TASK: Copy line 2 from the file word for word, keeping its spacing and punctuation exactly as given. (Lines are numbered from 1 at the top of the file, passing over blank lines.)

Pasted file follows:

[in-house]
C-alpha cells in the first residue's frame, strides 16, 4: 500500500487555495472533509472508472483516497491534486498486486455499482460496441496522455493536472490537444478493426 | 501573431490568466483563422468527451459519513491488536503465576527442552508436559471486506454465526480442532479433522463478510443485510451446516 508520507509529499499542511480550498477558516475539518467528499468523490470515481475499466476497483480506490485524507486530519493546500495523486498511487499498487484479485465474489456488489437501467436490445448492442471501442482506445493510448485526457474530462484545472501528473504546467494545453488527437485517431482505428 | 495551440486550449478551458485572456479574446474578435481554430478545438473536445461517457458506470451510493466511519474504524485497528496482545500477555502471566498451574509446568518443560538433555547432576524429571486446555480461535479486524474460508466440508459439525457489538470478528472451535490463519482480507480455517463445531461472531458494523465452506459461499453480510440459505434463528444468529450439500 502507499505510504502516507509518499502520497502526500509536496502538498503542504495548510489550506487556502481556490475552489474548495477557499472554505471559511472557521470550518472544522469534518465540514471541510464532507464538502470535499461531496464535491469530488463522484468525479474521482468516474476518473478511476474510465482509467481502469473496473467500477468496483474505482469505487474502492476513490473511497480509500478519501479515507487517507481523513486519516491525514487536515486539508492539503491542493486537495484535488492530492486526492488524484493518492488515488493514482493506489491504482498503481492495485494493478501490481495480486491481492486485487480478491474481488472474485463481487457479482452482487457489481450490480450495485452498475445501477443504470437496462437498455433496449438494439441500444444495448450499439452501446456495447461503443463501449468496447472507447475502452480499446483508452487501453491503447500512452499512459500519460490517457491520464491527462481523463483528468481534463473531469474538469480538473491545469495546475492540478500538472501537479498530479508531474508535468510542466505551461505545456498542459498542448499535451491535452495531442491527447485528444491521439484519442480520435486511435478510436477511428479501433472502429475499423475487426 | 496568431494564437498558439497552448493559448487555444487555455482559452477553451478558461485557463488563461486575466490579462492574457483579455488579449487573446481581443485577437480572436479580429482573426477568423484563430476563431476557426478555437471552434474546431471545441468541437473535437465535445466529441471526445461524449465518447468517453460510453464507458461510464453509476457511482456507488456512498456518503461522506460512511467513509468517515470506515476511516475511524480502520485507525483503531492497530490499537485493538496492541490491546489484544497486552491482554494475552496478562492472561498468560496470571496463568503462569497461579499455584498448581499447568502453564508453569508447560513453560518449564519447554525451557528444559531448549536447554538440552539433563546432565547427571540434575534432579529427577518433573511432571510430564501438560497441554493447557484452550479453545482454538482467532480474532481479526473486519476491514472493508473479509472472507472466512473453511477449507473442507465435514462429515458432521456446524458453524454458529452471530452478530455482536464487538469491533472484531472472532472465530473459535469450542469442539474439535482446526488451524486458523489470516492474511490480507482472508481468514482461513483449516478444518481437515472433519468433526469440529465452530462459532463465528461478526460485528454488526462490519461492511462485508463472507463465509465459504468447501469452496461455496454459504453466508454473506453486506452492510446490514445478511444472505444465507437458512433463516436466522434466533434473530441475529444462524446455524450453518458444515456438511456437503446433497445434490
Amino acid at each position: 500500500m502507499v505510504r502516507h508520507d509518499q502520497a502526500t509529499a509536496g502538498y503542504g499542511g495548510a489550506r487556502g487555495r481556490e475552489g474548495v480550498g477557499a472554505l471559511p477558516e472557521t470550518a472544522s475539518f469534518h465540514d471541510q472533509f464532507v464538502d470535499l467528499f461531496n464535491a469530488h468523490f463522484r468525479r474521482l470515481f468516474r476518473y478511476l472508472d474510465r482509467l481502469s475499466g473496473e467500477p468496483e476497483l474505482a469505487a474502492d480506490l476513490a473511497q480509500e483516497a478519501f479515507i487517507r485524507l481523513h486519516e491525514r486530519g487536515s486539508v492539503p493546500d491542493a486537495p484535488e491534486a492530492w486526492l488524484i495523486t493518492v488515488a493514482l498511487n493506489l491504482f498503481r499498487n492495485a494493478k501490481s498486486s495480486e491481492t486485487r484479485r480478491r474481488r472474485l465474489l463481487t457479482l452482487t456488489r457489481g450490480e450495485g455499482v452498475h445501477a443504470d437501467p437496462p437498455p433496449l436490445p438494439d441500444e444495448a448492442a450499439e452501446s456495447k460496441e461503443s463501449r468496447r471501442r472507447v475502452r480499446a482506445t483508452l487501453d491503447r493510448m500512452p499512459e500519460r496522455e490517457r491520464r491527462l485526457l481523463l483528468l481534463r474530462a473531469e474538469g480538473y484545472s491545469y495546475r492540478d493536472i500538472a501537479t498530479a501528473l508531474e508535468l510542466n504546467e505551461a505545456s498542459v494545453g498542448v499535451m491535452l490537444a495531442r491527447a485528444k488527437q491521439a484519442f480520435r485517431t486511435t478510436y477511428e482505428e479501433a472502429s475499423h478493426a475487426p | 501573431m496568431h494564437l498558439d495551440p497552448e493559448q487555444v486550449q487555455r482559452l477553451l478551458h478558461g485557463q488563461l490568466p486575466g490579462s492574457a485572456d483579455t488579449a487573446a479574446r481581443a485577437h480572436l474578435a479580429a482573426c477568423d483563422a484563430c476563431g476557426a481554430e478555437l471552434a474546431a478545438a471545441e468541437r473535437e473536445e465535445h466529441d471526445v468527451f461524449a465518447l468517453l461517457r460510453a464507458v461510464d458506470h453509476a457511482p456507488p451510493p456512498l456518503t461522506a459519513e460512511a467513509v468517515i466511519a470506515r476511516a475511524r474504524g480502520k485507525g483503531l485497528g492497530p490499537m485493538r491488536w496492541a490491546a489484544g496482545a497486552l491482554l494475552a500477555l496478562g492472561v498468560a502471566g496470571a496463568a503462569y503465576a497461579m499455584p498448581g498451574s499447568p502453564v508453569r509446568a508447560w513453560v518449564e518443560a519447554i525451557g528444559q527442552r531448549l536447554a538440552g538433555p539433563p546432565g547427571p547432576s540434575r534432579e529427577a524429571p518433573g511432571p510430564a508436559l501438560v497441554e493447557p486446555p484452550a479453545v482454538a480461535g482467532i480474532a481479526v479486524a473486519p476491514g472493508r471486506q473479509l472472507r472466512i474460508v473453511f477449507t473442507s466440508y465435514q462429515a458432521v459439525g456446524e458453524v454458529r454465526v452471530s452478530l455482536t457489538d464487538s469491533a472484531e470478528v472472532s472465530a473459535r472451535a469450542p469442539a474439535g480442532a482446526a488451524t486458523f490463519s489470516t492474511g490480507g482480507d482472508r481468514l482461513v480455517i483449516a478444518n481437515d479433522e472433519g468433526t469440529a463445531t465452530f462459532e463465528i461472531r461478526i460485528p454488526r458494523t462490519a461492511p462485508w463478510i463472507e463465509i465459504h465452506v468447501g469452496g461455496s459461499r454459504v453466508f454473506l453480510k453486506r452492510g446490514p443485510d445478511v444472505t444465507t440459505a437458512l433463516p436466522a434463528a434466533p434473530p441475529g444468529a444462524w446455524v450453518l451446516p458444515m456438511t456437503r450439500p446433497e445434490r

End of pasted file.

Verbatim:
C-alpha cells in the first residue's frame, strides 16, 4: 500500500487555495472533509472508472483516497491534486498486486455499482460496441496522455493536472490537444478493426 | 501573431490568466483563422468527451459519513491488536503465576527442552508436559471486506454465526480442532479433522463478510443485510451446516 508520507509529499499542511480550498477558516475539518467528499468523490470515481475499466476497483480506490485524507486530519493546500495523486498511487499498487484479485465474489456488489437501467436490445448492442471501442482506445493510448485526457474530462484545472501528473504546467494545453488527437485517431482505428 | 495551440486550449478551458485572456479574446474578435481554430478545438473536445461517457458506470451510493466511519474504524485497528496482545500477555502471566498451574509446568518443560538433555547432576524429571486446555480461535479486524474460508466440508459439525457489538470478528472451535490463519482480507480455517463445531461472531458494523465452506459461499453480510440459505434463528444468529450439500 502507499505510504502516507509518499502520497502526500509536496502538498503542504495548510489550506487556502481556490475552489474548495477557499472554505471559511472557521470550518472544522469534518465540514471541510464532507464538502470535499461531496464535491469530488463522484468525479474521482468516474476518473478511476474510465482509467481502469473496473467500477468496483474505482469505487474502492476513490473511497480509500478519501479515507487517507481523513486519516491525514487536515486539508492539503491542493486537495484535488492530492486526492488524484493518492488515488493514482493506489491504482498503481492495485494493478501490481495480486491481492486485487480478491474481488472474485463481487457479482452482487457489481450490480450495485452498475445501477443504470437496462437498455433496449438494439441500444444495448450499439452501446456495447461503443463501449468496447472507447475502452480499446483508452487501453491503447500512452499512459500519460490517457491520464491527462481523463483528468481534463473531469474538469480538473491545469495546475492540478500538472501537479498530479508531474508535468510542466505551461505545456498542459498542448499535451491535452495531442491527447485528444491521439484519442480520435486511435478510436477511428479501433472502429475499423475487426 | 496568431494564437498558439497552448493559448487555444487555455482559452477553451478558461485557463488563461486575466490579462492574457483579455488579449487573446481581443485577437480572436479580429482573426477568423484563430476563431476557426478555437471552434474546431471545441468541437473535437465535445466529441471526445461524449465518447468517453460510453464507458461510464453509476457511482456507488456512498456518503461522506460512511467513509468517515470506515476511516475511524480502520485507525483503531492497530490499537485493538496492541490491546489484544497486552491482554494475552496478562492472561498468560496470571496463568503462569497461579499455584498448581499447568502453564508453569508447560513453560518449564519447554525451557528444559531448549536447554538440552539433563546432565547427571540434575534432579529427577518433573511432571510430564501438560497441554493447557484452550479453545482454538482467532480474532481479526473486519476491514472493508473479509472472507472466512473453511477449507473442507465435514462429515458432521456446524458453524454458529452471530452478530455482536464487538469491533472484531472472532472465530473459535469450542469442539474439535482446526488451524486458523489470516492474511490480507482472508481468514482461513483449516478444518481437515472433519468433526469440529465452530462459532463465528461478526460485528454488526462490519461492511462485508463472507463465509465459504468447501469452496461455496454459504453466508454473506453486506452492510446490514445478511444472505444465507437458512433463516436466522434466533434473530441475529444462524446455524450453518458444515456438511456437503446433497445434490